Welsh boxer Rosie Eccles plans to step out of the shadow of Olympic champion Lauren Price at the Commonwealth Games after recovering from a virus that left her unable to dress herself.
Eccles won Commonwealth silver on the Gold Coast four years ago, but the 25-year-old has since been plagued by bad luck with illness, injury and Olympic heartbreak setting her back before Birmingham 2022.
“It’s been a difficult few years,” said Eccles, known as ‘Right Hand’ Rosie for her punching power.
“I had a virus that attacked the nerves on the right side of my body and I lost the function of my arm.
“It was really serious, I couldn’t even get myself dressed it was that bad.
“It took me nine months to come back from that and then when I did the Olympic qualifier was cancelled.”
Eccles admits she was “heartbroken” after missing out on selection for the 2020 Olympics in Tokyo last summer.
She lost her March 2020 qualifying bout in London just as coronavirus swept the UK, and was denied the chance to box again after the event was postponed and rescheduled.
Eccles, however, helped Price prepare for Tokyo and her teammate became the first Welsh fighter to win Olympic boxing gold.
Price has since turned professional and Eccles said: “I was disappointed I didn’t make the Olympics but I stayed in (Team GB) camp and helped her prep.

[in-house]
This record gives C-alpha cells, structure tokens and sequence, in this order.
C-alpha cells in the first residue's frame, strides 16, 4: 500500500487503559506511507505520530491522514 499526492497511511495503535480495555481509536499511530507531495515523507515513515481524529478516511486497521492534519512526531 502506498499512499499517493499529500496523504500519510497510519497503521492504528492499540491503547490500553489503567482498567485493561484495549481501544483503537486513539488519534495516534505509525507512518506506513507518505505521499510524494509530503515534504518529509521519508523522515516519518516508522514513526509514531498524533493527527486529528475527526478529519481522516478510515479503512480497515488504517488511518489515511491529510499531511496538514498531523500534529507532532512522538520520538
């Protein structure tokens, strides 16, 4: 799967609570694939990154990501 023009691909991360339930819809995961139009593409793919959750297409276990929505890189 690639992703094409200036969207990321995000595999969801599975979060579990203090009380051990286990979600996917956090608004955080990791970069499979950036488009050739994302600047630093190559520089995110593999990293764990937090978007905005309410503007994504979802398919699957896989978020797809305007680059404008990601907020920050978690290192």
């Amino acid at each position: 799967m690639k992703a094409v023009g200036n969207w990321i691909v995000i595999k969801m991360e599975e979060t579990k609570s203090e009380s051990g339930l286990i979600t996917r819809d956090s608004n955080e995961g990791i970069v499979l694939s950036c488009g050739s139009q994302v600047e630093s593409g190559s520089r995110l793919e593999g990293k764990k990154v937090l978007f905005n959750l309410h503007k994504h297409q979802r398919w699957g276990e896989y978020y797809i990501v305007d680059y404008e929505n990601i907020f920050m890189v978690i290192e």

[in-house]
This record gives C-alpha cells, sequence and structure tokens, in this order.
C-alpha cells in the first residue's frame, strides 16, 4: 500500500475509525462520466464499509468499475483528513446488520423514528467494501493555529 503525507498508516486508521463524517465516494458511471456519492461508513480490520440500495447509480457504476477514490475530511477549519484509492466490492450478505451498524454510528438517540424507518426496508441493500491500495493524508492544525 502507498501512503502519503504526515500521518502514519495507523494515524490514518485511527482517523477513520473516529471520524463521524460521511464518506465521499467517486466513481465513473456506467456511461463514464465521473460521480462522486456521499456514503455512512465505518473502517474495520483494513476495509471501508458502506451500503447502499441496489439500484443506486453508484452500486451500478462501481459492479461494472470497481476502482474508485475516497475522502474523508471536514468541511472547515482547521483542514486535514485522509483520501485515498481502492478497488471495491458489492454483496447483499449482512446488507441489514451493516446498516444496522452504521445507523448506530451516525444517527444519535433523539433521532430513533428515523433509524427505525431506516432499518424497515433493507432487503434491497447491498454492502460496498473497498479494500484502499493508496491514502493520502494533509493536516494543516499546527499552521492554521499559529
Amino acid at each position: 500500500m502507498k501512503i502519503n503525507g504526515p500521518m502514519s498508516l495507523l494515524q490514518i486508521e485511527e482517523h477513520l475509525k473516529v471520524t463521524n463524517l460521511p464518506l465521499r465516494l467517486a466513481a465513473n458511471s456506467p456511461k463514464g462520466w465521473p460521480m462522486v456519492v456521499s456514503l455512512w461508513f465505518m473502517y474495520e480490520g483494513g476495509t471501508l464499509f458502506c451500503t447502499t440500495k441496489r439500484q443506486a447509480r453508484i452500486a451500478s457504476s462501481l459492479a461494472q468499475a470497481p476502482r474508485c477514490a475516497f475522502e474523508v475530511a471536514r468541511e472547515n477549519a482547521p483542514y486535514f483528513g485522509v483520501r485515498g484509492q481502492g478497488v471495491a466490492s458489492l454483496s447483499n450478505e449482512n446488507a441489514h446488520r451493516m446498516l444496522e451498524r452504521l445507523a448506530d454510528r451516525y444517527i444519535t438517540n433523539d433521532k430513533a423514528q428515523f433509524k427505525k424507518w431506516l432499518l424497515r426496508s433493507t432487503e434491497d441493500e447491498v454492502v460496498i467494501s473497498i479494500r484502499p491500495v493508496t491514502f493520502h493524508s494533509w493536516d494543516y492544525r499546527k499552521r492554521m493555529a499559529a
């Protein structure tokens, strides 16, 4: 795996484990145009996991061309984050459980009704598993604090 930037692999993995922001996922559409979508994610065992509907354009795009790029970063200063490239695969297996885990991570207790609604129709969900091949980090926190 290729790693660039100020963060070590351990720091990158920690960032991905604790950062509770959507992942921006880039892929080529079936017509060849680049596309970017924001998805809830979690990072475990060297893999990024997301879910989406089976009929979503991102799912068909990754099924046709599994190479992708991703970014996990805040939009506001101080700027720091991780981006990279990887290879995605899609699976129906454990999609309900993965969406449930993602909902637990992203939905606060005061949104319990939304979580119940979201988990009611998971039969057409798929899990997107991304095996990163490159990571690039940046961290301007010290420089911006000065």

“We still get on now, I’ll help her and she’ll help me. She’s going to come down and help me spar for the Commonwealths.
“That was Lauren’s time, things fell into place for her – and maybe my time is now.
“I’m not daft, I know I’ve stayed in her shadow and gone more under the radar. But maybe I can step out of that shadow now after working so hard for the last decade.”
Eccles is also determined to go one step better than four years ago when she lost a 3-2 split decision to England’s Sandy Ryan in the women’s 69kg final.
“I thought I’d done enough to win the fight and not to have my hand raised was gutting,” said Eccles, who grew up in Caldicot and Chepstow.
“But I think things happen for a reason. It’s given me more grit going forward.
“There’s just something so special about the Commonwealth Games and fighting for Wales.
“When I won the silver in Australia some people painted their doors red where I’m from and put my name on them.
“The support was unreal and to win the gold this time would be even better.”